In developed countries where animal foods take a high level of energy share, plant-based foods are reported to be a relevant alternative(Reference Sjors, Hedenus and Sjolander11,Reference Seconda, Baudry and Alles12,Reference Macdiarmid, Kyle and Horgan15,Reference Scarborough, Appleby and Mizdrak31,Reference Scherer, Behrens and Tukker37) , even if some geographical regions, such as the Arctic, are more hostile for plant growth. In France where animal energy content are reaching approximately 37–45 % of energy share(88), at least 20 % can be replaced by under-consumed niche foods such as whole-grain cereals(Reference Bellisle, Hébel and Colin102), nuts and seeds(88) and legumes(88), all currently consumed under 14 g/d. In addition, this could contribute to sustainable crop production, especially legumes(Reference Foyer, Lam and Nguyen103). A diet based on a maximum of 15 % animal energy content is close to the recently emphasised healthy flexitarian diet(Reference Derbyshire104), meaning that animal foods would become an exception, which is not commonly the case today in western countries. In addition, as recently pointed out, ‘an increase in the adoption of plant-based diets presents an opportunity for the world to re-evaluate how meat can be sustainably produced, with greater emphasis on animal welfare, nutritional value, product safety, better utilisation, and distribution channels’(Reference Hicks, Knowles and Farouk105). Notably, Shepon et al. (Reference Shepon, Eshel and Noor106) demonstrated that by replacing all animal-based foods in the US diet with plant-based alternatives will add enough food to feed 350 million more people, while pointing out the importance of dietary shifts to improve food availability and security. This dietary shift may well correspond to the well-known flexitarian diet (for which, however, the dimension ‘real’ (‘Vrai’) is lacking in its accepted definition, notably through the level of UPF, and for which the dimension ‘varied’ is incomplete through the absence of ‘local’ and ‘seasonality’ criteria). Applying the 3V rule is also in agreement with the fact that a shift towards 85 % energy content being provided by plant-based foods should be very effective in reducing GHGE(Reference Springmann, Clark and Mason-D’Croz107). Other researchers suggested that moving to a flexitarian diet will lead to reduced GHGE (−54 %), land use (−8 %) and water footprint (−11 %)(Reference Batlle-Bayer, Aldaco and Bala108). The impact of dietary change was reported to be the highest on GHGE by partially replacing meat with plant-based foods, with effects being reduced through a replacement with mixed foods or dairy(Reference Hallström, Carlsson-Kanyama and Börjesson109).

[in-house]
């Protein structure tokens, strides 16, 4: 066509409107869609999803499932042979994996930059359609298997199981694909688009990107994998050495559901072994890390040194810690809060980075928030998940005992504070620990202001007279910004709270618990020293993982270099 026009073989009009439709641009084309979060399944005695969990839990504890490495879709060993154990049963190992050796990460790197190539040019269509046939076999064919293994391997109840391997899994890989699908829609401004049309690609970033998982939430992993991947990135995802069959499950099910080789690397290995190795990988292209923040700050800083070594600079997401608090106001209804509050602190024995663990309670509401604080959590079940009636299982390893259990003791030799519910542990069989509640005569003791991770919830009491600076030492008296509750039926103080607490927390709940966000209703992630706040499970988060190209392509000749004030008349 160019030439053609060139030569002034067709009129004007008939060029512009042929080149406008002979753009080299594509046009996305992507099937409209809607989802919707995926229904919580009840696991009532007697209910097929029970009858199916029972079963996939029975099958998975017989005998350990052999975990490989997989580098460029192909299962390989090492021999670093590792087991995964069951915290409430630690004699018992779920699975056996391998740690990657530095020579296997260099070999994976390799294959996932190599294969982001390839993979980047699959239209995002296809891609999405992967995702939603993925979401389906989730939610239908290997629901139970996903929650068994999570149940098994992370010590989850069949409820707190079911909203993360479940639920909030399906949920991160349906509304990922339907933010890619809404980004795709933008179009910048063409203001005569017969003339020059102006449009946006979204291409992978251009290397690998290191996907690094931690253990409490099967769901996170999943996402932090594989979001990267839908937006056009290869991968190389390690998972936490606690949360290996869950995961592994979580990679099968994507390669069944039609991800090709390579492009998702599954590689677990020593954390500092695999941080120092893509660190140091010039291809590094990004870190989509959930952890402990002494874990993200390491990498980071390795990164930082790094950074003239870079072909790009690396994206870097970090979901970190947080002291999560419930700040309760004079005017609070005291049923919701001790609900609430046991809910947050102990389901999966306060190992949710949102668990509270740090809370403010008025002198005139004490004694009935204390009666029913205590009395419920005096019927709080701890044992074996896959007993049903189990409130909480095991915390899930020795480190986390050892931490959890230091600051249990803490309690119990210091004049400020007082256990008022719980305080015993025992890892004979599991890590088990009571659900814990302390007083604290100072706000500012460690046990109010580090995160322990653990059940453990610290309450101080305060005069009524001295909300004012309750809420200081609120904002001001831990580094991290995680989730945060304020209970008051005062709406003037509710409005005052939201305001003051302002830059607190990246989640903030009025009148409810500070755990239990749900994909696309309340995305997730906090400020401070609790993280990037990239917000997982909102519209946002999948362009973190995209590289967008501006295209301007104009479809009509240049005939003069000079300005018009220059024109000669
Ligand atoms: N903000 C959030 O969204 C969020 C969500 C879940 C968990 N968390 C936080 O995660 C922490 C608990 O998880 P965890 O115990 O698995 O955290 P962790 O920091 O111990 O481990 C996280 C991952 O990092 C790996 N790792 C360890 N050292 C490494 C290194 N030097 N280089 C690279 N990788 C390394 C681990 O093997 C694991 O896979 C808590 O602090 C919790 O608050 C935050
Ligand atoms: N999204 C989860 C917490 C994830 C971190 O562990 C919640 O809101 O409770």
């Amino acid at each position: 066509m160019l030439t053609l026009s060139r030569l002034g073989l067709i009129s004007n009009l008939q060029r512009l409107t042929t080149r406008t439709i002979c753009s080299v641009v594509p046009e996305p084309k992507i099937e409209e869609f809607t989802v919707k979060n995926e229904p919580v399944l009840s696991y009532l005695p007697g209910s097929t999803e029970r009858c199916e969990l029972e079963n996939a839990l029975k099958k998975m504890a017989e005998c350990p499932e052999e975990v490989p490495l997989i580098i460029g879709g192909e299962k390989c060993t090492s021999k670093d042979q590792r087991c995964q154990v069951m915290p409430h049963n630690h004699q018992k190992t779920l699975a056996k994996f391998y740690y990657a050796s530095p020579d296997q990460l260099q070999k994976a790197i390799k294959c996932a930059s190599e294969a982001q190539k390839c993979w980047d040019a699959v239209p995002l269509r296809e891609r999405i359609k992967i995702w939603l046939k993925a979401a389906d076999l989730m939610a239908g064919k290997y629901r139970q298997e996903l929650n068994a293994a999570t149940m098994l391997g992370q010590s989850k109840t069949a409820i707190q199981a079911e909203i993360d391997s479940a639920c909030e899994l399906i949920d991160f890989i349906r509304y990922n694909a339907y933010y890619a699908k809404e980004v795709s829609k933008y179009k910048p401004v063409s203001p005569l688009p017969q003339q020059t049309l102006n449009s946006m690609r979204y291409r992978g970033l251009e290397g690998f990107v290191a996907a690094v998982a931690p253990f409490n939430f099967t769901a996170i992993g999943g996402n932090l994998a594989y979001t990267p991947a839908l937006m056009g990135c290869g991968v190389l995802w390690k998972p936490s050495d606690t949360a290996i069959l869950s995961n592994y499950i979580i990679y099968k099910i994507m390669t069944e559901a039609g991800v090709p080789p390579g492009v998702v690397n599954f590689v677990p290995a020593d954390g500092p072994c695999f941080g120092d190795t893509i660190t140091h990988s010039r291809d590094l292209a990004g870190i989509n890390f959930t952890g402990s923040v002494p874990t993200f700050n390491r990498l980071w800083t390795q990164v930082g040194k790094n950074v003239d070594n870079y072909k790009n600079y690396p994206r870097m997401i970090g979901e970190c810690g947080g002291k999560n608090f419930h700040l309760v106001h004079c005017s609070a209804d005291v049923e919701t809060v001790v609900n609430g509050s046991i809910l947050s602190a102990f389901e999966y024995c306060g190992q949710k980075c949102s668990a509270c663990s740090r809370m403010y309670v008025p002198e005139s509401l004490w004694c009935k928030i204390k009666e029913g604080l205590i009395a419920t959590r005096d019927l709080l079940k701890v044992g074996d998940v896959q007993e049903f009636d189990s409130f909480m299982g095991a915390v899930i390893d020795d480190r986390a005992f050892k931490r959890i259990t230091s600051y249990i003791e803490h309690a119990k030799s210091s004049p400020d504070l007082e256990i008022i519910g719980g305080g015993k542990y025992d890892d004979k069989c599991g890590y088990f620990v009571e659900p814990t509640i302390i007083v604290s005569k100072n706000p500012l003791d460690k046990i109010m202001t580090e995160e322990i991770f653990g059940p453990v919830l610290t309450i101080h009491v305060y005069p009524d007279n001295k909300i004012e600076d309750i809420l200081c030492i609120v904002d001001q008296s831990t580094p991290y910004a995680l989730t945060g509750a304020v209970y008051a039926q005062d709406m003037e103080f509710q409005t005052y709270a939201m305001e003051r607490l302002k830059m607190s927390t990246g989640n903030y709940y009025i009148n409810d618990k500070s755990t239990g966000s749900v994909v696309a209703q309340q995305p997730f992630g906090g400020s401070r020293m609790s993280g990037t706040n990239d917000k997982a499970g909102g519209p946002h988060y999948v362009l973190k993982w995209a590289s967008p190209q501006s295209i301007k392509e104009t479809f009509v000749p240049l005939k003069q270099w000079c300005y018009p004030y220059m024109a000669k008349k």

However, the impact of dietary changes on sustainability is also driven by the national income levels(Reference Behrens, Kiefte-de Jong and Bosker110). In high-income countries, the nationally recommended diets are associated with reductions in GHGE, eutrophication and land use from 13·0 to 24·8 %, 9·8 to 21·3 %, and 5·7 to 17·6 %, respectively, while in upper-middle-income nations, such a recommended diet is only associated with slight decreases in impacts of 0·8–12·2 %, 7·7–19·4 % and 7·2–18·6 %(Reference Behrens, Kiefte-de Jong and Bosker110). The authors concluded that ‘reduced environmental impact in high-income countries is driven by reductions in energy content (≈54 % of effect) and a change in composition (≈46 %)’ while in low- and middle-income nations, the increased environmental impacts are associated with increased intake in animal products’(Reference Behrens, Kiefte-de Jong and Bosker110). Therefore, the adoption of a 3 V-based diet would mean a drastic reduction in the use of animal products in developed countries, stabilisation in emerging countries and an increase in developing countries where the daily animal energy share is under 10 % most of the time.